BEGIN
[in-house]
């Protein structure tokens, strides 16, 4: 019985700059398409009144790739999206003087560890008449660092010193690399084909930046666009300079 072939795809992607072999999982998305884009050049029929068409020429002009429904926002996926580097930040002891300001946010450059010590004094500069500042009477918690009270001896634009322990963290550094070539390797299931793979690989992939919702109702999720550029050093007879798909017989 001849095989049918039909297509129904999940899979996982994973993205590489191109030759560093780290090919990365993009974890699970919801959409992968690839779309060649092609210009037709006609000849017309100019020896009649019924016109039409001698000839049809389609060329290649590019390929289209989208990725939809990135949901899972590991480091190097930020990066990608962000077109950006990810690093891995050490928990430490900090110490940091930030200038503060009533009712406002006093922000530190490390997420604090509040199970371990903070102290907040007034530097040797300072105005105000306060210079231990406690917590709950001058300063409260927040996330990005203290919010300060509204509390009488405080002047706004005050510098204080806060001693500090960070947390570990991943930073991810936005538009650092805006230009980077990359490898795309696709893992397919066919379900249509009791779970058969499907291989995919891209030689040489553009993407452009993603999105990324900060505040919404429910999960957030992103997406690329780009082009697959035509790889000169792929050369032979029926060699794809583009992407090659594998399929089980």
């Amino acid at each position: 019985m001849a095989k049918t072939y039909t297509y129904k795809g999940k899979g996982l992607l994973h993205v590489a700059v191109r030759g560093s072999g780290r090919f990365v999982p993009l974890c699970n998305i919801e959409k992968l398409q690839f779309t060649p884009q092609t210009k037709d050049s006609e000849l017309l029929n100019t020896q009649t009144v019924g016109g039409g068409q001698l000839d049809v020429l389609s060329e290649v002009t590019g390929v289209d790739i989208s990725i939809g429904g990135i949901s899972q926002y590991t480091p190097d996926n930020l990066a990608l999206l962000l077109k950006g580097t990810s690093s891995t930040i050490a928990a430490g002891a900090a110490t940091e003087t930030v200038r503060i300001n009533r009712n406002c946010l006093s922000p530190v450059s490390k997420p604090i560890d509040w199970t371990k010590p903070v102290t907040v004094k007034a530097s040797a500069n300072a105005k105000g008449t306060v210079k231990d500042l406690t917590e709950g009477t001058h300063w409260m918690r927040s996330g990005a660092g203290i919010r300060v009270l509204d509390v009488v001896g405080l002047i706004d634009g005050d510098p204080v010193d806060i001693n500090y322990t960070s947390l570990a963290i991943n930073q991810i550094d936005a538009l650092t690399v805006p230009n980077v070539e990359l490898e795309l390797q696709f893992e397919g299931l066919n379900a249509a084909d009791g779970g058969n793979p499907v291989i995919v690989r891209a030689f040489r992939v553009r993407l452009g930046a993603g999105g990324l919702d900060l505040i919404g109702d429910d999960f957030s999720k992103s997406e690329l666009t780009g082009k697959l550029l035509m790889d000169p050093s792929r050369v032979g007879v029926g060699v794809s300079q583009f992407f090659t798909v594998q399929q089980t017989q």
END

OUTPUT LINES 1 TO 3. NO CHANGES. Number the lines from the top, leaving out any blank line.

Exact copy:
[in-house]
């Protein structure tokens, strides 16, 4: 019985700059398409009144790739999206003087560890008449660092010193690399084909930046666009300079 072939795809992607072999999982998305884009050049029929068409020429002009429904926002996926580097930040002891300001946010450059010590004094500069500042009477918690009270001896634009322990963290550094070539390797299931793979690989992939919702109702999720550029050093007879798909017989 001849095989049918039909297509129904999940899979996982994973993205590489191109030759560093780290090919990365993009974890699970919801959409992968690839779309060649092609210009037709006609000849017309100019020896009649019924016109039409001698000839049809389609060329290649590019390929289209989208990725939809990135949901899972590991480091190097930020990066990608962000077109950006990810690093891995050490928990430490900090110490940091930030200038503060009533009712406002006093922000530190490390997420604090509040199970371990903070102290907040007034530097040797300072105005105000306060210079231990406690917590709950001058300063409260927040996330990005203290919010300060509204509390009488405080002047706004005050510098204080806060001693500090960070947390570990991943930073991810936005538009650092805006230009980077990359490898795309696709893992397919066919379900249509009791779970058969499907291989995919891209030689040489553009993407452009993603999105990324900060505040919404429910999960957030992103997406690329780009082009697959035509790889000169792929050369032979029926060699794809583009992407090659594998399929089980």
């Amino acid at each position: 019985m001849a095989k049918t072939y039909t297509y129904k795809g999940k899979g996982l992607l994973h993205v590489a700059v191109r030759g560093s072999g780290r090919f990365v999982p993009l974890c699970n998305i919801e959409k992968l398409q690839f779309t060649p884009q092609t210009k037709d050049s006609e000849l017309l029929n100019t020896q009649t009144v019924g016109g039409g068409q001698l000839d049809v020429l389609s060329e290649v002009t590019g390929v289209d790739i989208s990725i939809g429904g990135i949901s899972q926002y590991t480091p190097d996926n930020l990066a990608l999206l962000l077109k950006g580097t990810s690093s891995t930040i050490a928990a430490g002891a900090a110490t940091e003087t930030v200038r503060i300001n009533r009712n406002c946010l006093s922000p530190v450059s490390k997420p604090i560890d509040w199970t371990k010590p903070v102290t907040v004094k007034a530097s040797a500069n300072a105005k105000g008449t306060v210079k231990d500042l406690t917590e709950g009477t001058h300063w409260m918690r927040s996330g990005a660092g203290i919010r300060v009270l509204d509390v009488v001896g405080l002047i706004d634009g005050d510098p204080v010193d806060i001693n500090y322990t960070s947390l570990a963290i991943n930073q991810i550094d936005a538009l650092t690399v805006p230009n980077v070539e990359l490898e795309l390797q696709f893992e397919g299931l066919n379900a249509a084909d009791g779970g058969n793979p499907v291989i995919v690989r891209a030689f040489r992939v553009r993407l452009g930046a993603g999105g990324l919702d900060l505040i919404g109702d429910d999960f957030s999720k992103s997406e690329l666009t780009g082009k697959l550029l035509m790889d000169p050093s792929r050369v032979g007879v029926g060699v794809s300079q583009f992407f090659t798909v594998q399929q089980t017989q």